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Ticket UUID: 74782e5f7cf9c3b3430c1b6debbc57c20fe7f3f8
Title: auto-discovery of a repository from a webpage
Status: Closed Type: Feature_Request
Severity: Cosmetic Priority:
Subsystem: Resolution: Rejected
Last Modified: 2013-01-25 18:52:55
Version Found In:
Description & Comments:
It would be a nice addition if there was a way for a webpage to specify where its source repository was, for example by including a html link element in a webpage - <link rel="fossil-repository" href=""> This way, one could easily get to the source repository even if the site url is not being served by fossil directly.

It wouldn't make sense for this to be built into "clone"; a separate "autoclone" command that fetched the given url and looked for the link reference and then called "clone". This functionality can be achieved with an external 2-line shell script, but that goes against fossil's all-in-one philosophy.

drh added on 2010-03-19 01:06:30:
I do not understand what is being requested here. Please elaborate.

anonymous added on 2010-03-19 02:47:35:
It would not be a stretch to say that this feature request is poorly thought-out, needless bloat, or unnecessary.

The inspiration comes from setting up a self-hosted project on sourceforge. The project homepage is which can be redirected (with php) to some other page. As it stands, I don't think fossil will follow a 301/302 http redirect, so it would do no good to instruct people to "fossil clone". They need to find the explicit url of the repository and use "fossil clone" But wouldn't it be nice if they could just use the home page?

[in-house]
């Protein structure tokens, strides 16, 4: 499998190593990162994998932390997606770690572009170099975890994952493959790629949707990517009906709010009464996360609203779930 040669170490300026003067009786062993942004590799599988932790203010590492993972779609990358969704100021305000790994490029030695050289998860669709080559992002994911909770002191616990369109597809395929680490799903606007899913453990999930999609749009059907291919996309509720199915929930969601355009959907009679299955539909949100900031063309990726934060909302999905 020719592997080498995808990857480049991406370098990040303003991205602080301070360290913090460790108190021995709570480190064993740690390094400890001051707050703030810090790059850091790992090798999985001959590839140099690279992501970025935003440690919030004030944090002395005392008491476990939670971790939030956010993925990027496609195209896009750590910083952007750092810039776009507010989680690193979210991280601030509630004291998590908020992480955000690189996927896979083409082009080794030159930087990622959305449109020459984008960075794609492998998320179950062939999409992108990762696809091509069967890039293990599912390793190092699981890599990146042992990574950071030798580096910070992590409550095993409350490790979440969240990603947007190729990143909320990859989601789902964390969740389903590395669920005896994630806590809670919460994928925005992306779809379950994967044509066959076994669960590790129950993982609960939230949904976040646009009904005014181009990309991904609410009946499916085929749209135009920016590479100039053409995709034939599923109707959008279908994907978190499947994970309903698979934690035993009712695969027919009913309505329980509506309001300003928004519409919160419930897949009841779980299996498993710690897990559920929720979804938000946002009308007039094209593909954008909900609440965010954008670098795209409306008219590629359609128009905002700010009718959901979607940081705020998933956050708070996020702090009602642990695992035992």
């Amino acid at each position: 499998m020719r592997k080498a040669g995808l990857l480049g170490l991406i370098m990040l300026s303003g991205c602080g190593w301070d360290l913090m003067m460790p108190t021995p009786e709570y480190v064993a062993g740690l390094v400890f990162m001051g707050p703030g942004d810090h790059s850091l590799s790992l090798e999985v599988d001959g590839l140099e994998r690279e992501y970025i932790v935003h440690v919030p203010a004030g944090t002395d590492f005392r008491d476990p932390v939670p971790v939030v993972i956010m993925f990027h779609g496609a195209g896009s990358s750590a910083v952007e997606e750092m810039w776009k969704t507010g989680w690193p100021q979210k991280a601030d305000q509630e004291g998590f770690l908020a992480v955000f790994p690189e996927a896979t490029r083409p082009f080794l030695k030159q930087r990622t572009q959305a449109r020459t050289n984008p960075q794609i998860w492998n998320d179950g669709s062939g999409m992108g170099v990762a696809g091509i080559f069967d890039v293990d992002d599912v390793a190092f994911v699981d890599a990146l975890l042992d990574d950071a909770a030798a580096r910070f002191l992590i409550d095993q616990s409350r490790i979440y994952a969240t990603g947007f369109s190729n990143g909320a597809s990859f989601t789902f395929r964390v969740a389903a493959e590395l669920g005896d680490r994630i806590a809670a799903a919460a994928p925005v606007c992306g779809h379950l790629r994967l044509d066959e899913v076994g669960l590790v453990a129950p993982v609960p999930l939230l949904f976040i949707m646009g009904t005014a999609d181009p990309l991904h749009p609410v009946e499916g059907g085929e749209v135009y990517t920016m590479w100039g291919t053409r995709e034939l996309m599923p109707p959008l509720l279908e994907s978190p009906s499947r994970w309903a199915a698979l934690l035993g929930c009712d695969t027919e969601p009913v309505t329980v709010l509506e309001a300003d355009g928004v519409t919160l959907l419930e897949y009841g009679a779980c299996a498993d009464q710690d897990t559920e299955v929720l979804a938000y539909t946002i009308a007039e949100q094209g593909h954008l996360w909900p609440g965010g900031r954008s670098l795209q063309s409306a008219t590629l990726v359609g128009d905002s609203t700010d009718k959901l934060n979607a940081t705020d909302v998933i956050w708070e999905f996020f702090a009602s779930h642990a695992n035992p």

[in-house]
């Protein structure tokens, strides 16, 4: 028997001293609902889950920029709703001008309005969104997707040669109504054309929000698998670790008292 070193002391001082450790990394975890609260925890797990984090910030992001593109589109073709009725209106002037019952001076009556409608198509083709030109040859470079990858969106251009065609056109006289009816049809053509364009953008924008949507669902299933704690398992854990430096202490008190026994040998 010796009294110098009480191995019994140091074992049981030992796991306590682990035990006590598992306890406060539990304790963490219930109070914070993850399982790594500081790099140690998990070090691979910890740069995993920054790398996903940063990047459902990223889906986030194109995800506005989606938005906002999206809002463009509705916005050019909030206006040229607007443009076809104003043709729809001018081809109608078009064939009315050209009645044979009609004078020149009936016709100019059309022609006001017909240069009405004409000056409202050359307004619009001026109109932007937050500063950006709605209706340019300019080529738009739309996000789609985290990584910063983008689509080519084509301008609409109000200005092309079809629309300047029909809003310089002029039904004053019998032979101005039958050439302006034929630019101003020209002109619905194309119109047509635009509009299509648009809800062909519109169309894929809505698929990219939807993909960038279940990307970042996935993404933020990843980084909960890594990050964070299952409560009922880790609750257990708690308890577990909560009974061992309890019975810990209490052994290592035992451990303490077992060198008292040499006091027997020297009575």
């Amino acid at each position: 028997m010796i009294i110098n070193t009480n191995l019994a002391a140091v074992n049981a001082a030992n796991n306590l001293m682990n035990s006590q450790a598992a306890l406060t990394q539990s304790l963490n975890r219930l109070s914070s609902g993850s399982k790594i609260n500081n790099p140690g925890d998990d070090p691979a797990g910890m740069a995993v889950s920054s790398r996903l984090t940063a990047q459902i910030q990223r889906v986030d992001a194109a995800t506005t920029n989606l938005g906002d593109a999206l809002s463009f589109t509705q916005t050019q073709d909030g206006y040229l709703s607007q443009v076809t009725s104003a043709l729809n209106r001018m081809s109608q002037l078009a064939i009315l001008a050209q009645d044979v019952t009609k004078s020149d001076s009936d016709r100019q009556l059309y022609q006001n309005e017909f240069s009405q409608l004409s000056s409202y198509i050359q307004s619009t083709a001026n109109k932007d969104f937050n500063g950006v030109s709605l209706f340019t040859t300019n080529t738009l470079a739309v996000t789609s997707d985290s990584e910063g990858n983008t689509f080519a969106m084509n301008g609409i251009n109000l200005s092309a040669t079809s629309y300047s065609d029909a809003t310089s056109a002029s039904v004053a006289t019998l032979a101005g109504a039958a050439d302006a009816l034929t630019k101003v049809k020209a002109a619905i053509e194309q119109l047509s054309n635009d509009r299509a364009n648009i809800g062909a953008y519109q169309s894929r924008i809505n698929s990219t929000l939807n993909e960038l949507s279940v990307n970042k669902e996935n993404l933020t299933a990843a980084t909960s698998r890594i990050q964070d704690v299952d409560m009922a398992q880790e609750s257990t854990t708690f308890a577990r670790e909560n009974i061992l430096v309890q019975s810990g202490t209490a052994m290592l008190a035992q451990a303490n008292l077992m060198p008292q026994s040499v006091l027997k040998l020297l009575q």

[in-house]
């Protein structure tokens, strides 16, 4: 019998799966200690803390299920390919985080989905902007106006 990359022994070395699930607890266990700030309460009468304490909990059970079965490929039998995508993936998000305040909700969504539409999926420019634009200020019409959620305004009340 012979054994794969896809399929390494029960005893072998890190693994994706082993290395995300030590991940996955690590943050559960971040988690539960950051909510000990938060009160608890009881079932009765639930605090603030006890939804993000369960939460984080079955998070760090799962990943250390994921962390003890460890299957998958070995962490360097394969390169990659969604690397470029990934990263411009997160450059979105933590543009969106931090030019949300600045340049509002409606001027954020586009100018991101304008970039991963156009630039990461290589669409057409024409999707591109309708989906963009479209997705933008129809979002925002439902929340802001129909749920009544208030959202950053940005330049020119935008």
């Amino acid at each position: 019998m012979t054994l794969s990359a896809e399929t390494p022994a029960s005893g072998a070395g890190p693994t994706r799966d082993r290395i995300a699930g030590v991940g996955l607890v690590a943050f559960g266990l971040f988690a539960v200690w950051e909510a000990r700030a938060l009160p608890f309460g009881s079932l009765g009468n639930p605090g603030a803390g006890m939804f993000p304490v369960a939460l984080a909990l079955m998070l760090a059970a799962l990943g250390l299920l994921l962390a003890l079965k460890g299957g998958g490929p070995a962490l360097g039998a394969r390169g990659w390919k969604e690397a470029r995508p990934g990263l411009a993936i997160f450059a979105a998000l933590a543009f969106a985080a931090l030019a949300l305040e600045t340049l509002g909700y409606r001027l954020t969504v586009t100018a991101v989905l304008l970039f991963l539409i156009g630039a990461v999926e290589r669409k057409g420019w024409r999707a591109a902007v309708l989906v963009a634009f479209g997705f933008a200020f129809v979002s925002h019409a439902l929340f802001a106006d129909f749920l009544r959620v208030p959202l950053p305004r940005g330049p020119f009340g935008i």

Just following redirects is helpful but not enough - what if the home page is still some plain html page? So instead, if the home page had some indicator on it to allow a program to discover where the source is (similar to rss autodiscovery) then an interested user/developer could clone the repository right from the home page, without needing to track down the link to the actual repository. (I don't know if any other systems have a similar convention, but if such a thing became widespread the search engines could make use of it)

The effect would be roughly the same as the shell command:

$ fossil clone `curl http://app-landing-page | grep '<link rel="fossil-source" '| sed 's/.*href="[^"]"/\1/'`

anonymous added on 2010-03-19 06:48:33:
IMO, it is not a problem of fossil. Use RewriteEngine or whatever else. It would be enough. My Apache .htaccess is like:

# You don't need this part:
<FilesMatch "\.repo$">
  Options +ExecCGI
  AddHandler cgi-script .repo
  RewriteEngine Off

# But you need this (you might want to replace foo.repo with /cgi-bin/foo.cgi):
RewriteEngine On
RewriteCond %{HTTP_USER_AGENT} ^Fossil/\[[a-z0-9]{10}\]
RewriteRule ^(.*) /foo.repo/$1 [L]